And a nation can breathe easily once again – for now at least.
Prior to the game, parallels with both the World Cup in 1986 and 1990 had been made given the sticky start England had made in this years tournament. Both in Mexico (1986) and Italy (1990), England had stuttered out of the gate before victory in their final group game ensured progression to the knock out stages where momentum built and took them on before suffering heartbreaking losses to Argentina (in the quarter-finals of Mexico ’86) and West Germany (on penalties at Italia’90).
So far in South Africa, there have been injury problems (Rio Ferdinand), no clear choice of goalkeeper (Robert Green cast aside after his slip against the USA), a very public critique of the manager (John Terry) and a pair of performances (Slovenia and USA) that left an awful lot to be desired.
Against the backdrop of unrest and uncertainty though, England – as they are somehow able to do at World Cup time – found a way to come through. A change of personnel (if not necessarily tactics) and approach good enough to overcome a plucky, if limited Slovenia side.
And perhaps with the footballing gods looking down, Landon Donavan’s last gasp goal on the stroke of the final whistle in the England game meant the USA leapfrogged England to top Group C and bring old foes Germany and Argentina (possible quarter final opponents) onto the horizon. Incidentally, not only did the goal ensure the USA avoided, cruelly, an early exit, but winning the group sees them with a favourable route through the remainder of the tournament.
Looking back at Mexico ’86, England started off poorly, going down 1-0 to Portugal in their opening game before a miserable 0-0 draw against Morocco also saw captain Bryan Robson go off with a shoulder injury after just four minutes and Ray Wilkins later sent off. The final group game, against Poland, meant only a win by two goals would suffice. It also meant a reshuffled line-up with Peter Reid and Steve Hodge coming into midfield and Peter Beardsley replacing Mark Hateley in attack.
The result however was never really in doubt as a Gary Lineker hat-trick in the first thirty minutes blew the Poles away and saw England progress in second place.
The last sixteen then saw the Lineker-Beardsley combination in full effect as Paraguay were swept aside 3-0 before England fell to both the infamous ‘Hand of God’ goal and later one of the all time great World Cup goals from Diego Maradona as they were defeated 2-1 by Argentina.
Four years later in Italy, England once again started poorly. Opening up with a pair of draws against the Republic of Ireland and Holland, the player’s lobbied manager Bobby Robson hard for a switch in formation. Heeding their pleas, England altered their approach and despite a nervy performance in their last group game, a header from Mark Wright secured a 1-0 victory over Egypt and progression as group winners.
Bolstered by this, England suddenly found their stride and momentum (not to mention a shade of luck) as a goal from David Platt in the final minute of extra time saw them progress at the expense of Belgium, whilst a back and forth game in the quarter-finals against Cameroon required two penalties to go through by a 3-2 margin. Old enemies West Germany were waiting in the semi-final, having moved through the tournament much slicker and with greater ease than England, but the teams could not be separated at the end of an enthralling encounter that ended 1-1 but the German’s held their nerve to win the penalty shoot-out.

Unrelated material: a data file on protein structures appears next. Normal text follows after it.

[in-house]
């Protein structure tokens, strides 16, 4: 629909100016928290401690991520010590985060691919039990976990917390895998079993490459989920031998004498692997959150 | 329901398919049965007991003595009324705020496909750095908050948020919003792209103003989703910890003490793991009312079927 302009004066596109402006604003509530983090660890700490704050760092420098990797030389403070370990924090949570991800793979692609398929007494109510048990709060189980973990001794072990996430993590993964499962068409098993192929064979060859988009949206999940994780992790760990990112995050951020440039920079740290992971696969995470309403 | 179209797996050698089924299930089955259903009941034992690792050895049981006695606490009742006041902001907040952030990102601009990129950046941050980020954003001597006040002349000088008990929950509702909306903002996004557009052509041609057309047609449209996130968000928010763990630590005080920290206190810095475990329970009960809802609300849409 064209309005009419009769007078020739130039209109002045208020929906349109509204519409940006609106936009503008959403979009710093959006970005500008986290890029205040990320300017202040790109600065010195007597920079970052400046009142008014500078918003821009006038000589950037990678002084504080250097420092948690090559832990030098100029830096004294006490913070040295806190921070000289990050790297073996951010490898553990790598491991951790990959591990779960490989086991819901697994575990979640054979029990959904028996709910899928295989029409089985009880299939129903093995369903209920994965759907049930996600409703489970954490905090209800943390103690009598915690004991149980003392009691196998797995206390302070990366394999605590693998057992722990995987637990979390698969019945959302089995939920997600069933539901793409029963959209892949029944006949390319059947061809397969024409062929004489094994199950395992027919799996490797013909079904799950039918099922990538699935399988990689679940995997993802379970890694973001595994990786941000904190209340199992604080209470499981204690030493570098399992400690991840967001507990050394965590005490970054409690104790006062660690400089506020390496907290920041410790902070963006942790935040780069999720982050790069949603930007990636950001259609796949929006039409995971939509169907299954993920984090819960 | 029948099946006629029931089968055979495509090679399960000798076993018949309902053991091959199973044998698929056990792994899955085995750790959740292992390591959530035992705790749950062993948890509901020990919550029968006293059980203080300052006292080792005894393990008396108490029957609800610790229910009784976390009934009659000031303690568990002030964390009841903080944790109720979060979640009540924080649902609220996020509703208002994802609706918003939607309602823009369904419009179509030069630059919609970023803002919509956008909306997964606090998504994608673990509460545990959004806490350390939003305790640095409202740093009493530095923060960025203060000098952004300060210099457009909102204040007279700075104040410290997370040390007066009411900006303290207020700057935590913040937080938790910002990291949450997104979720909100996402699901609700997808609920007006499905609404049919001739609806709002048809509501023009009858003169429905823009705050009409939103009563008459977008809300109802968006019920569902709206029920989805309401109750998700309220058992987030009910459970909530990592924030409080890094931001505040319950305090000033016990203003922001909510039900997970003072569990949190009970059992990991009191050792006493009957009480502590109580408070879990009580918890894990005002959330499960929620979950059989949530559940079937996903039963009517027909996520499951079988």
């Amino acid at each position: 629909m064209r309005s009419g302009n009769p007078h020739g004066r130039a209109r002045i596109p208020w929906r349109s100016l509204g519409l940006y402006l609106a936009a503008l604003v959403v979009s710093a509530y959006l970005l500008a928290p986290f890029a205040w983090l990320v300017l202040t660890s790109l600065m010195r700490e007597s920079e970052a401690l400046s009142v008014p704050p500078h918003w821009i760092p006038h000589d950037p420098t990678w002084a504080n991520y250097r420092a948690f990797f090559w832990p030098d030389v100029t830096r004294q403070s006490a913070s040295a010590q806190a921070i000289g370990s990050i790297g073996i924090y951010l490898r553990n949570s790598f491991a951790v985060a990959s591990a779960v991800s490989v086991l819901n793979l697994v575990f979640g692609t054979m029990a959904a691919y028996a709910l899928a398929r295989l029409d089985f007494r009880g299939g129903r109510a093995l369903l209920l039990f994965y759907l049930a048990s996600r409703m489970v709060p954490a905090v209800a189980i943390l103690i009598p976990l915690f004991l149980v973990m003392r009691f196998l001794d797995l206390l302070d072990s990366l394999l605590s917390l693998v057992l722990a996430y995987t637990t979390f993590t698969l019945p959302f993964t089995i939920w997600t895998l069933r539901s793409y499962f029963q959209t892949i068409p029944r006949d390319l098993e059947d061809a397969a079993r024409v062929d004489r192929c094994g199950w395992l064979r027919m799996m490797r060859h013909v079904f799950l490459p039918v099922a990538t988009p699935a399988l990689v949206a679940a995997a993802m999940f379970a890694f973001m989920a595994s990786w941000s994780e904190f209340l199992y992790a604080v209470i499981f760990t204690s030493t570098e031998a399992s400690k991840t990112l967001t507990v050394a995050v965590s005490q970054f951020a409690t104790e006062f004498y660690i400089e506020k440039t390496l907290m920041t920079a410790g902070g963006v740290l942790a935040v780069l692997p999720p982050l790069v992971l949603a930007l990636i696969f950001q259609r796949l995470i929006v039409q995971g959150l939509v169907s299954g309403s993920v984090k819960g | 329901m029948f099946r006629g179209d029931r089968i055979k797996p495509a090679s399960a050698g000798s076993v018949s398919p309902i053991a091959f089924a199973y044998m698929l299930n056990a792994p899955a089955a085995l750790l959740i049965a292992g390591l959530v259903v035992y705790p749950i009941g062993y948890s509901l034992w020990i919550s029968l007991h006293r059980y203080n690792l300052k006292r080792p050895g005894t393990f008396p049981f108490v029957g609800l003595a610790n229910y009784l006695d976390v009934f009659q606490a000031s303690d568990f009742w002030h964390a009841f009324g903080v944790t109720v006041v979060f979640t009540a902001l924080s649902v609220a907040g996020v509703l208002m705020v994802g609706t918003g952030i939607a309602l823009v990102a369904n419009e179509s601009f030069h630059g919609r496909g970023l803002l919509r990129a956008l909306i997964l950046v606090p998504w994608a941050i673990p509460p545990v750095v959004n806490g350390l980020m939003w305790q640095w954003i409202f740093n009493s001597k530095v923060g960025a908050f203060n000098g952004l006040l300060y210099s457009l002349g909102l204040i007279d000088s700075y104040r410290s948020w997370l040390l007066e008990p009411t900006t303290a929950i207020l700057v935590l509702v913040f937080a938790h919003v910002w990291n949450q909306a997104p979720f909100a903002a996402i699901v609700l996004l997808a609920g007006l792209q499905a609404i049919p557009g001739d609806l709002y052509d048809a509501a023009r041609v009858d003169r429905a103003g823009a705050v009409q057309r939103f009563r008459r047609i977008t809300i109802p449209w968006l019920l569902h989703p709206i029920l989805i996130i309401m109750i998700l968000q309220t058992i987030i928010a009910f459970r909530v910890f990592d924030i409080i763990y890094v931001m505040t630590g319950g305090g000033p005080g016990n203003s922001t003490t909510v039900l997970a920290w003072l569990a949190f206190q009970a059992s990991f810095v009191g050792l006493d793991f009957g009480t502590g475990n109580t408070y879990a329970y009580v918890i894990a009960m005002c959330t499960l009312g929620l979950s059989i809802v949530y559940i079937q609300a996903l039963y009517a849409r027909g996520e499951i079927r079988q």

Fast forward to 2010 then and parallels can clearly be drawn. Perhaps no side has to deal with the weight of such anticipation from media and public alike, with the squad and the every movement placed under such scrutiny.
At times, the squad appeared unable to cope with the expectations. Form and experience gained at club level seemed to count for little with the added pressures of the Three Lions.
The performance against Slovenia, whilst not sensational, was both an improvement and will have clearly garnered a squad, who, if nothing else are desperate to perform. And whilst finishing second sees England forced to navigate a trickier path, a backs to the wall situation often draws out the English strengths where passion and pride are often found in greater abundance than technique and ability.
If England had to face any opponent in a ‘do or die’ game then Germany would perhaps be the perfect fit. This German squad possess the technical abilities of the German sides of the past, but has a more youthful and cosmopolitan look, a plus point on one hand but they are without question a less experienced and imposing side than England and have not entirely convinced after their impressive opening to the tournament where Australia were dismantled 4-0.
Like the sides of tournaments past, England, when it mattered, managed to pull themselves through a sticky patch. Momentum and timing can be a very funny thing in the world of sports. Given the history between England and Germany, there is no telling just what a win over them could mean to this England side. Suddenly the doubts and apprehension would be blown away. The injuries, lack of form and in fighting all long forgotten as a galvanised squad strides forward.
Just like the tournaments past.